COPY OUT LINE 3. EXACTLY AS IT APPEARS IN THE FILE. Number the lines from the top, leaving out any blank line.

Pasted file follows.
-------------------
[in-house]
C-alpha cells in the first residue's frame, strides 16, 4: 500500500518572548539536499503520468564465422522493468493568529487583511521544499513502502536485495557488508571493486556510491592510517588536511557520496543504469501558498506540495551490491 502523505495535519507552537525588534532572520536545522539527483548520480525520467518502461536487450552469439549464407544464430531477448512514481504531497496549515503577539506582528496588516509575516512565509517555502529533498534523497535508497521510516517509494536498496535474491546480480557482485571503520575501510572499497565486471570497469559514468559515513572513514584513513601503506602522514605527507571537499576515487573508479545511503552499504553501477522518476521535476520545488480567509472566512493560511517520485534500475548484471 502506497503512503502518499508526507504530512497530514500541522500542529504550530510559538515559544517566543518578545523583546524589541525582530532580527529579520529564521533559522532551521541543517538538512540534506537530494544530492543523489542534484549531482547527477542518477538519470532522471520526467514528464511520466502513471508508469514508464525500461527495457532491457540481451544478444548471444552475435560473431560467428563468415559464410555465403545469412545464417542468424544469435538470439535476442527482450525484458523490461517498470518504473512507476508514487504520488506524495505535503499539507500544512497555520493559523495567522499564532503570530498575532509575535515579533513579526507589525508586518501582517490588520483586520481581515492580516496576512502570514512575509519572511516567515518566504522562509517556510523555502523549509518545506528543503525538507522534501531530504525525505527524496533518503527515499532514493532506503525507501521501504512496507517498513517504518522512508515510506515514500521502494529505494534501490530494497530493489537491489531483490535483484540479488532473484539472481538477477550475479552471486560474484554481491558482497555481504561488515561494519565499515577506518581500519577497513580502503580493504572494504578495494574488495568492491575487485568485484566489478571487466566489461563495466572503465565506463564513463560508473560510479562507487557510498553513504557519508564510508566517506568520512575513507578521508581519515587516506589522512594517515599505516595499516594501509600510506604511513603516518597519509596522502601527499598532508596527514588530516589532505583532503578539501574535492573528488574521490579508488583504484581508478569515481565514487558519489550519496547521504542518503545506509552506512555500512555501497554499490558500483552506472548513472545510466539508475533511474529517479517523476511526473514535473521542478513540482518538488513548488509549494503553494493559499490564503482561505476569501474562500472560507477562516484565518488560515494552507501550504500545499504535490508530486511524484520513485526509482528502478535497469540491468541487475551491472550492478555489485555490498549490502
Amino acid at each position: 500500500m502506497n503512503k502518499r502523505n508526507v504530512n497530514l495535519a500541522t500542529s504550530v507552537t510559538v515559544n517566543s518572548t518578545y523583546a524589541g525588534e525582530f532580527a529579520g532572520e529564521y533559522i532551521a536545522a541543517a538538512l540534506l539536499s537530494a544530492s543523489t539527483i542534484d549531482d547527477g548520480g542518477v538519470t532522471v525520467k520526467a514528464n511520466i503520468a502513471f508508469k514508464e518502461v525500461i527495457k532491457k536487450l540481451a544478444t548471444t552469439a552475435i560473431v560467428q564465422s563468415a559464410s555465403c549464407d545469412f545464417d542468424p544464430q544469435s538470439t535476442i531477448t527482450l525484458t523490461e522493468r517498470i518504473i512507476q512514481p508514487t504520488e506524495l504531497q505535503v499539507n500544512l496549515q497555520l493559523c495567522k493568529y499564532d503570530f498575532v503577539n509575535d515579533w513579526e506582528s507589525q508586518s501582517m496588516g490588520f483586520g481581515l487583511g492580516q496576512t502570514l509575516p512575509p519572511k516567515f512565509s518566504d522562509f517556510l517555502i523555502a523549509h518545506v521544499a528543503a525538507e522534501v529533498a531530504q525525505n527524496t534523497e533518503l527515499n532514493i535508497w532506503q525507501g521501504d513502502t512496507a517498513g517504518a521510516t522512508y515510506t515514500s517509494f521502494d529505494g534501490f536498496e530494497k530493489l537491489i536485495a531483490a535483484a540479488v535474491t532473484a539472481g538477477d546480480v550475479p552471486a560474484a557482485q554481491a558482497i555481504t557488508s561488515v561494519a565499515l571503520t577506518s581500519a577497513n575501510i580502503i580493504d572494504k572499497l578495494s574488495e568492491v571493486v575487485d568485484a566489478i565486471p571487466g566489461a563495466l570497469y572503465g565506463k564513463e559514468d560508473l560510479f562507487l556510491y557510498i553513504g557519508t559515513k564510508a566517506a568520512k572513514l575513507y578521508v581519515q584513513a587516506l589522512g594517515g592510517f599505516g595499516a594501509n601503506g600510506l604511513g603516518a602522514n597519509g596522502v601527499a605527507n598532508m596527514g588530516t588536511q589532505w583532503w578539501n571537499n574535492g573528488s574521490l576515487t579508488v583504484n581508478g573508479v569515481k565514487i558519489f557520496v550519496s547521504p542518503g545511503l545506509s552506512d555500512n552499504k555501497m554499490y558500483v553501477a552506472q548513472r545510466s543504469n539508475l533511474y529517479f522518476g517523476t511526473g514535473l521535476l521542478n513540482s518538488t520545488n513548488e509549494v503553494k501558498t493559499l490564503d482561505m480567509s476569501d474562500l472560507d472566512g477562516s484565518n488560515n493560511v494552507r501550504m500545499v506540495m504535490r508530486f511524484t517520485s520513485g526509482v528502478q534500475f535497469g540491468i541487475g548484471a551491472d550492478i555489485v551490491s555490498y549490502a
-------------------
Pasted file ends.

Amino acid at each position: 500500500m502506497n503512503k502518499r502523505n508526507v504530512n497530514l495535519a500541522t500542529s504550530v507552537t510559538v515559544n517566543s518572548t518578545y523583546a524589541g525588534e525582530f532580527a529579520g532572520e529564521y533559522i532551521a536545522a541543517a538538512l540534506l539536499s537530494a544530492s543523489t539527483i542534484d549531482d547527477g548520480g542518477v538519470t532522471v525520467k520526467a514528464n511520466i503520468a502513471f508508469k514508464e518502461v525500461i527495457k532491457k536487450l540481451a544478444t548471444t552469439a552475435i560473431v560467428q564465422s563468415a559464410s555465403c549464407d545469412f545464417d542468424p544464430q544469435s538470439t535476442i531477448t527482450l525484458t523490461e522493468r517498470i518504473i512507476q512514481p508514487t504520488e506524495l504531497q505535503v499539507n500544512l496549515q497555520l493559523c495567522k493568529y499564532d503570530f498575532v503577539n509575535d515579533w513579526e506582528s507589525q508586518s501582517m496588516g490588520f483586520g481581515l487583511g492580516q496576512t502570514l509575516p512575509p519572511k516567515f512565509s518566504d522562509f517556510l517555502i523555502a523549509h518545506v521544499a528543503a525538507e522534501v529533498a531530504q525525505n527524496t534523497e533518503l527515499n532514493i535508497w532506503q525507501g521501504d513502502t512496507a517498513g517504518a521510516t522512508y515510506t515514500s517509494f521502494d529505494g534501490f536498496e530494497k530493489l537491489i536485495a531483490a535483484a540479488v535474491t532473484a539472481g538477477d546480480v550475479p552471486a560474484a557482485q554481491a558482497i555481504t557488508s561488515v561494519a565499515l571503520t577506518s581500519a577497513n575501510i580502503i580493504d572494504k572499497l578495494s574488495e568492491v571493486v575487485d568485484a566489478i565486471p571487466g566489461a563495466l570497469y572503465g565506463k564513463e559514468d560508473l560510479f562507487l556510491y557510498i553513504g557519508t559515513k564510508a566517506a568520512k572513514l575513507y578521508v581519515q584513513a587516506l589522512g594517515g592510517f599505516g595499516a594501509n601503506g600510506l604511513g603516518a602522514n597519509g596522502v601527499a605527507n598532508m596527514g588530516t588536511q589532505w583532503w578539501n571537499n574535492g573528488s574521490l576515487t579508488v583504484n581508478g573508479v569515481k565514487i558519489f557520496v550519496s547521504p542518503g545511503l545506509s552506512d555500512n552499504k555501497m554499490y558500483v553501477a552506472q548513472r545510466s543504469n539508475l533511474y529517479f522518476g517523476t511526473g514535473l521535476l521542478n513540482s518538488t520545488n513548488e509549494v503553494k501558498t493559499l490564503d482561505m480567509s476569501d474562500l472560507d472566512g477562516s484565518n488560515n493560511v494552507r501550504m500545499v506540495m504535490r508530486f511524484t517520485s520513485g526509482v528502478q534500475f535497469g540491468i541487475g548484471a551491472d550492478i555489485v551490491s555490498y549490502a